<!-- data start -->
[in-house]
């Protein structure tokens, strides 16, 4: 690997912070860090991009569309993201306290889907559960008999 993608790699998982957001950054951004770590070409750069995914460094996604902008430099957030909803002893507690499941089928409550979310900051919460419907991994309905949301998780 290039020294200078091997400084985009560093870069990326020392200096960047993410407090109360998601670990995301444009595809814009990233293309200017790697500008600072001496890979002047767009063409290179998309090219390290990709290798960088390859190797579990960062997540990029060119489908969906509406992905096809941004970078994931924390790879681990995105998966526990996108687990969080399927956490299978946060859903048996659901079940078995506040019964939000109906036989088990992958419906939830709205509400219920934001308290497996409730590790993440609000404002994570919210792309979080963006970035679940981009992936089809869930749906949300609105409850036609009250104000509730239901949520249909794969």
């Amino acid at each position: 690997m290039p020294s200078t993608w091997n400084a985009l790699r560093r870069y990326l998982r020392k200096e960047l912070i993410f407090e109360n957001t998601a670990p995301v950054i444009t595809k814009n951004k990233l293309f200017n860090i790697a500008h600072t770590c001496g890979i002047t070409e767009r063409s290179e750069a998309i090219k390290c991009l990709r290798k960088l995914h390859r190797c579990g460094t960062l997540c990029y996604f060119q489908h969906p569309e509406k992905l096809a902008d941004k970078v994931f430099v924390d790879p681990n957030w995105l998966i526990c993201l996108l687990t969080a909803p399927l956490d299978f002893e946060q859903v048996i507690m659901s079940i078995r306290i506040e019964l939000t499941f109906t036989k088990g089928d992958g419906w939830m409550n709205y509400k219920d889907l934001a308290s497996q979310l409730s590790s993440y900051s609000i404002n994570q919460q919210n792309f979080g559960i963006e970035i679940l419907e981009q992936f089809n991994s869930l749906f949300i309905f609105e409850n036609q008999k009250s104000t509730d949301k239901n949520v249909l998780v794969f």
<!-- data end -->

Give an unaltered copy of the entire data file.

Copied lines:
[in-house]
């Protein structure tokens, strides 16, 4: 690997912070860090991009569309993201306290889907559960008999 993608790699998982957001950054951004770590070409750069995914460094996604902008430099957030909803002893507690499941089928409550979310900051919460419907991994309905949301998780 290039020294200078091997400084985009560093870069990326020392200096960047993410407090109360998601670990995301444009595809814009990233293309200017790697500008600072001496890979002047767009063409290179998309090219390290990709290798960088390859190797579990960062997540990029060119489908969906509406992905096809941004970078994931924390790879681990995105998966526990996108687990969080399927956490299978946060859903048996659901079940078995506040019964939000109906036989088990992958419906939830709205509400219920934001308290497996409730590790993440609000404002994570919210792309979080963006970035679940981009992936089809869930749906949300609105409850036609009250104000509730239901949520249909794969």
């Amino acid at each position: 690997m290039p020294s200078t993608w091997n400084a985009l790699r560093r870069y990326l998982r020392k200096e960047l912070i993410f407090e109360n957001t998601a670990p995301v950054i444009t595809k814009n951004k990233l293309f200017n860090i790697a500008h600072t770590c001496g890979i002047t070409e767009r063409s290179e750069a998309i090219k390290c991009l990709r290798k960088l995914h390859r190797c579990g460094t960062l997540c990029y996604f060119q489908h969906p569309e509406k992905l096809a902008d941004k970078v994931f430099v924390d790879p681990n957030w995105l998966i526990c993201l996108l687990t969080a909803p399927l956490d299978f002893e946060q859903v048996i507690m659901s079940i078995r306290i506040e019964l939000t499941f109906t036989k088990g089928d992958g419906w939830m409550n709205y509400k219920d889907l934001a308290s497996q979310l409730s590790s993440y900051s609000i404002n994570q919460q919210n792309f979080g559960i963006e970035i679940l419907e981009q992936f089809n991994s869930l749906f949300i309905f609105e409850n036609q008999k009250s104000t509730d949301k239901n949520v249909l998780v794969f």